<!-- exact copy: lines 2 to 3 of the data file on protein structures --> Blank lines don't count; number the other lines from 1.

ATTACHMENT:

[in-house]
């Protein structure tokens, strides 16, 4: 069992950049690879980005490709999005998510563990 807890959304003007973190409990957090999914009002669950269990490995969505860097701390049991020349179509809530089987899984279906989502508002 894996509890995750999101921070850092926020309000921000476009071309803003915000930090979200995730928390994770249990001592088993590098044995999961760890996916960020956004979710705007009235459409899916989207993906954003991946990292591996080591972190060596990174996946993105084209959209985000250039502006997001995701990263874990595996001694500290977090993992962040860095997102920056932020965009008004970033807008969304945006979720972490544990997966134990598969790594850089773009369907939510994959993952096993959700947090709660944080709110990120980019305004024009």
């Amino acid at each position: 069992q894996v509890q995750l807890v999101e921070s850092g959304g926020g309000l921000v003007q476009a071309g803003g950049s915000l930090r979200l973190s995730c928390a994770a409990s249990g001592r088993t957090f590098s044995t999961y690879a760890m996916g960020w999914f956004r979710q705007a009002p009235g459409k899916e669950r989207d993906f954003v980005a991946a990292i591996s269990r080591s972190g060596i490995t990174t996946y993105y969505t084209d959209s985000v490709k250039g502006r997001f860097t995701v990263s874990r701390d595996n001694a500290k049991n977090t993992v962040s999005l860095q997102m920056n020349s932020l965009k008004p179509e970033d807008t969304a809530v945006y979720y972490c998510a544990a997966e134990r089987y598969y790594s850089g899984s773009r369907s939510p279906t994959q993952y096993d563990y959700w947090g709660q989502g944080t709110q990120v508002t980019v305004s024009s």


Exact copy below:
């Protein structure tokens, strides 16, 4: 069992950049690879980005490709999005998510563990 807890959304003007973190409990957090999914009002669950269990490995969505860097701390049991020349179509809530089987899984279906989502508002 894996509890995750999101921070850092926020309000921000476009071309803003915000930090979200995730928390994770249990001592088993590098044995999961760890996916960020956004979710705007009235459409899916989207993906954003991946990292591996080591972190060596990174996946993105084209959209985000250039502006997001995701990263874990595996001694500290977090993992962040860095997102920056932020965009008004970033807008969304945006979720972490544990997966134990598969790594850089773009369907939510994959993952096993959700947090709660944080709110990120980019305004024009």
């Amino acid at each position: 069992q894996v509890q995750l807890v999101e921070s850092g959304g926020g309000l921000v003007q476009a071309g803003g950049s915000l930090r979200l973190s995730c928390a994770a409990s249990g001592r088993t957090f590098s044995t999961y690879a760890m996916g960020w999914f956004r979710q705007a009002p009235g459409k899916e669950r989207d993906f954003v980005a991946a990292i591996s269990r080591s972190g060596i490995t990174t996946y993105y969505t084209d959209s985000v490709k250039g502006r997001f860097t995701v990263s874990r701390d595996n001694a500290k049991n977090t993992v962040s999005l860095q997102m920056n020349s932020l965009k008004p179509e970033d807008t969304a809530v945006y979720y972490c998510a544990a997966e134990r089987y598969y790594s850089g899984s773009r369907s939510p279906t994959q993952y096993d563990y959700w947090g709660q989502g944080t709110q990120v508002t980019v305004s024009s």